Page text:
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Can product pipeline innovation combat antibiotic resistance?

19 June 2014 | Features | By BioSpectrum Bureau

Can product pipeline innovation combat antibiotic resistance?

Dr Nata Menabde, WHO Representative to India

Dr Nata Menabde, WHO Representative to India

For combating antimicrobial resistance (AMR), the biotech and the biopharmaceutical companies have to innovate better therapeutic tools to fight back the drug resistance. Especially, pharma companies should have new and improved drug pipeline to stay prepared for any outbreaks.

Companies can consider partnering with research-based organizations and other science promoting agencies, and to actively work towards promoting public health awareness, and rational prescription of antibiotics by physicians.

Antimicrobial resistance occurs when microorganisms such as bacteria, viruses, fungi and parasites change in ways that renders the medications ineffective.

Faulty Practices

'Antimicrobial resistance' is the broader term for resistance in different types of microorganisms, and encompasses resistance to antibacterial, antiviral, antiparasitic and antifungal drugs.

 

"When microorganisms become resistant to most antimicrobials, they are often referred to as 'superbugs' in nontechnical terms. This is a major concern because a resistant infection can kill, spread to others, and impose huge costs on individuals and society by prolonging the disease and forcing the use of expensive drugs," says Dr Poonam Khetrapal Singh, WHO Regional Director for South-East Asia.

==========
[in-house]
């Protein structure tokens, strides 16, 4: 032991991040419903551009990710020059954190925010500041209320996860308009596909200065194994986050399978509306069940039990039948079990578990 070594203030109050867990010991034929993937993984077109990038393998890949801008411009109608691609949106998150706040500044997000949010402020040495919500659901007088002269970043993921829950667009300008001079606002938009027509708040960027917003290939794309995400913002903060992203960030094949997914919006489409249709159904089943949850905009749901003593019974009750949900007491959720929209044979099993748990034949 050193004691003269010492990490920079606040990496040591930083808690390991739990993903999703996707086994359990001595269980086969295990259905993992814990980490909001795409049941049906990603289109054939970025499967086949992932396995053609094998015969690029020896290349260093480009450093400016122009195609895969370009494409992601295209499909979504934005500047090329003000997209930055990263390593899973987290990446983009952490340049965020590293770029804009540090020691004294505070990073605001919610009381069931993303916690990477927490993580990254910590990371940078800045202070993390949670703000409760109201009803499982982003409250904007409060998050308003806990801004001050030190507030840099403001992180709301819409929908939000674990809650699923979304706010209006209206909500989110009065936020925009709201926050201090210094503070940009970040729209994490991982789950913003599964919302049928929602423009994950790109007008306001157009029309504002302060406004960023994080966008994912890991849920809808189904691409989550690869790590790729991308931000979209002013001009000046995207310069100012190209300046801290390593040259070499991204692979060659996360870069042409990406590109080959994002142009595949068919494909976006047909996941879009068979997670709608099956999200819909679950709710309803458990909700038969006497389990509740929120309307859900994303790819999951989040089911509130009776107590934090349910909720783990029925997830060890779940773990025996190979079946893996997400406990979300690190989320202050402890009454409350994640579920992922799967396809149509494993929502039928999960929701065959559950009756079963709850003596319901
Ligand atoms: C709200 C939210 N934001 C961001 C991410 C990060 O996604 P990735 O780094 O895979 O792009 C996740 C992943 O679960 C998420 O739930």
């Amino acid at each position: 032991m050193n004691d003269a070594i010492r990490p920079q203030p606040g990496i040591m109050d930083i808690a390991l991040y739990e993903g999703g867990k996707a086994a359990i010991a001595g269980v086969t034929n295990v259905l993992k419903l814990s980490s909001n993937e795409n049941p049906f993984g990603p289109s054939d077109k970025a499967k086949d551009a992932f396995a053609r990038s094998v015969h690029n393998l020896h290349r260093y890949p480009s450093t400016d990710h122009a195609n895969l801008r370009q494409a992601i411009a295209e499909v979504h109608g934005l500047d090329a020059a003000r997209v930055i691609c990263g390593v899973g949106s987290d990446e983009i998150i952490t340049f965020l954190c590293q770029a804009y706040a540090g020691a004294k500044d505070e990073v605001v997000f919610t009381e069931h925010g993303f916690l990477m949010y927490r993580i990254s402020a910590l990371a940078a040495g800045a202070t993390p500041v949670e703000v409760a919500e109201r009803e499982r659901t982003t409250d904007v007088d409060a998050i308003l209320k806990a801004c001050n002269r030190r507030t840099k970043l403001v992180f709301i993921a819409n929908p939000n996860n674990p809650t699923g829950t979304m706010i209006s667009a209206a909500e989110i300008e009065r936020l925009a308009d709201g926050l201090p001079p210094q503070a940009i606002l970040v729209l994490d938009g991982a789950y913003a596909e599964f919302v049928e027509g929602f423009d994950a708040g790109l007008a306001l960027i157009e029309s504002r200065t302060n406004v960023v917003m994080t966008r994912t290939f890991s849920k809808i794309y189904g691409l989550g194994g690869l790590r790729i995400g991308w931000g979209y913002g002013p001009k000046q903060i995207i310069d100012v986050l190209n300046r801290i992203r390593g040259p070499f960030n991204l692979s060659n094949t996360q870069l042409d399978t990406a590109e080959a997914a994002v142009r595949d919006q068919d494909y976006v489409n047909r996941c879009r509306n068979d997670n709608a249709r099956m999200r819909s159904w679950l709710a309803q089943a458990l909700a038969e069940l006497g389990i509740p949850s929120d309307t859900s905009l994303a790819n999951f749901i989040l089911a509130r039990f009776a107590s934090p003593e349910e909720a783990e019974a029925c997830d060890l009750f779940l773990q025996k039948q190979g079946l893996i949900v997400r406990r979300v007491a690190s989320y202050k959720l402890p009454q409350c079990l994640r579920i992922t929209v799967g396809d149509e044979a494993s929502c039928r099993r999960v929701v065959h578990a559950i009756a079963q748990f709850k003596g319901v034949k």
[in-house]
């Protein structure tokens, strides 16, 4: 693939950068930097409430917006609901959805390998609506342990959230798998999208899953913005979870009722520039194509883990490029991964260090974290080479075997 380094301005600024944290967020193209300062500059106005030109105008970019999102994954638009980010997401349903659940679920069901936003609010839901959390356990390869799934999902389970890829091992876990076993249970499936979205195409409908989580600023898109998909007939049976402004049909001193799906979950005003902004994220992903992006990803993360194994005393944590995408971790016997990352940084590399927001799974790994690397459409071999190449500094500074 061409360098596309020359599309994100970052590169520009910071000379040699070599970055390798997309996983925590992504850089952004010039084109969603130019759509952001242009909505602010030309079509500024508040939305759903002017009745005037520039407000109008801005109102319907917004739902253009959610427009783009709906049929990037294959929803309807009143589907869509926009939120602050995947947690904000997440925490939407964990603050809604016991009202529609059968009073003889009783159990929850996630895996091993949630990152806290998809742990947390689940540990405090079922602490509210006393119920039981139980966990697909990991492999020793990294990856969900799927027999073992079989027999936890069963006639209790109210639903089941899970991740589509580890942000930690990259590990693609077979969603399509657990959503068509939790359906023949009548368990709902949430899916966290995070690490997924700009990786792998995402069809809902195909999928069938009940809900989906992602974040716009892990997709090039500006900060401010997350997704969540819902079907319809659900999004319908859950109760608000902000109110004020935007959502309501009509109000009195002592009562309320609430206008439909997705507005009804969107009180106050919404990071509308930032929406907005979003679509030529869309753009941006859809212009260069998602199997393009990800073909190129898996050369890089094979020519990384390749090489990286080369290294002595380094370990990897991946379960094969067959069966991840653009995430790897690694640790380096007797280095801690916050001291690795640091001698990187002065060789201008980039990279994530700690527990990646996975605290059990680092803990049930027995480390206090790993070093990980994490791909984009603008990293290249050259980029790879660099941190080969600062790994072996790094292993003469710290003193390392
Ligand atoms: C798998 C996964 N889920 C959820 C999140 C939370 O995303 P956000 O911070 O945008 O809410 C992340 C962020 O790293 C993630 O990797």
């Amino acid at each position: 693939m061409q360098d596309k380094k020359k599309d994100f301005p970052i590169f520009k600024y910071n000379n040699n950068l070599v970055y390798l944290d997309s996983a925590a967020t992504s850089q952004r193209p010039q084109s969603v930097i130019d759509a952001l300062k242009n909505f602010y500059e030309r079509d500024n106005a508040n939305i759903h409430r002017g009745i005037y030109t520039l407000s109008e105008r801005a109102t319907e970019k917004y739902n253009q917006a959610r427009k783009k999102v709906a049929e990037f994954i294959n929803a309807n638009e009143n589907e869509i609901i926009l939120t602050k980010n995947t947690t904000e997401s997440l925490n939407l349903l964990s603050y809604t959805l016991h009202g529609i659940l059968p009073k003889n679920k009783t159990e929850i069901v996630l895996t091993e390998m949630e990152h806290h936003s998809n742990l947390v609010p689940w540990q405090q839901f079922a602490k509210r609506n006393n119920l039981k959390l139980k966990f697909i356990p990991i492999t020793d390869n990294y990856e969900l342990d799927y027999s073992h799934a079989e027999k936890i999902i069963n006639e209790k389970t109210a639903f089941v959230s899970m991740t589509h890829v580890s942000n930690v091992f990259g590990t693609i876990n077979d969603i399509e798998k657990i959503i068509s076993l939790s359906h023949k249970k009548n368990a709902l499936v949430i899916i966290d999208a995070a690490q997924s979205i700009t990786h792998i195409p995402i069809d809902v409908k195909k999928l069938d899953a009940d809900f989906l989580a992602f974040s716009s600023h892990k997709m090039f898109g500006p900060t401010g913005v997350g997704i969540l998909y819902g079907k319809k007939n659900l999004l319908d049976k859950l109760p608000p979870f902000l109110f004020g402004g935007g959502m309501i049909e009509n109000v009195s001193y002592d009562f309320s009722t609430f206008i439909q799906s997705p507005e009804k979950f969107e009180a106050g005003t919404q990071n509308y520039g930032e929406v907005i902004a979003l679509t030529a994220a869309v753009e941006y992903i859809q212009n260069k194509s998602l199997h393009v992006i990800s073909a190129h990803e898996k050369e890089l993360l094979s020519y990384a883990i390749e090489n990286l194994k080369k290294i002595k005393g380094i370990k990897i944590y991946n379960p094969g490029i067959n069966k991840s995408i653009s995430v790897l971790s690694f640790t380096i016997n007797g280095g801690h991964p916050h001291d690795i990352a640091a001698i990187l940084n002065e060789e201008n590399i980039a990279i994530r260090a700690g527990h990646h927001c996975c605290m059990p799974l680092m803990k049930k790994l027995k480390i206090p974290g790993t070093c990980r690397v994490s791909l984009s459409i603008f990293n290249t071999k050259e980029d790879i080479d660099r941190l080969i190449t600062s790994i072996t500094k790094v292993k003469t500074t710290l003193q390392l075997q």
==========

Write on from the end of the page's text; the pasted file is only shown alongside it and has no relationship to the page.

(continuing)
Faulty practices and flawed assumptions have clearly made the inevitable development of drug resistance happen much sooner, rather than later.

For some diseases, like malaria, the options are very limited as currently there are only a single class of effective drugs with which to treat more than 200 million falciparum cases each year.

Developing New Drugs

Although new drugs are under development, especially through the Medicines for Malaria Venture, a public-private partnership, early signals of artemisinin resistance have already been detected.

Developing new antibiotics is an expensive exercise for drug companies. With continued irrational use of antibiotics, new drugs can also become ineffective fast.

With this risk in view, perhaps it is time to develop new business models to encourage investment of new products.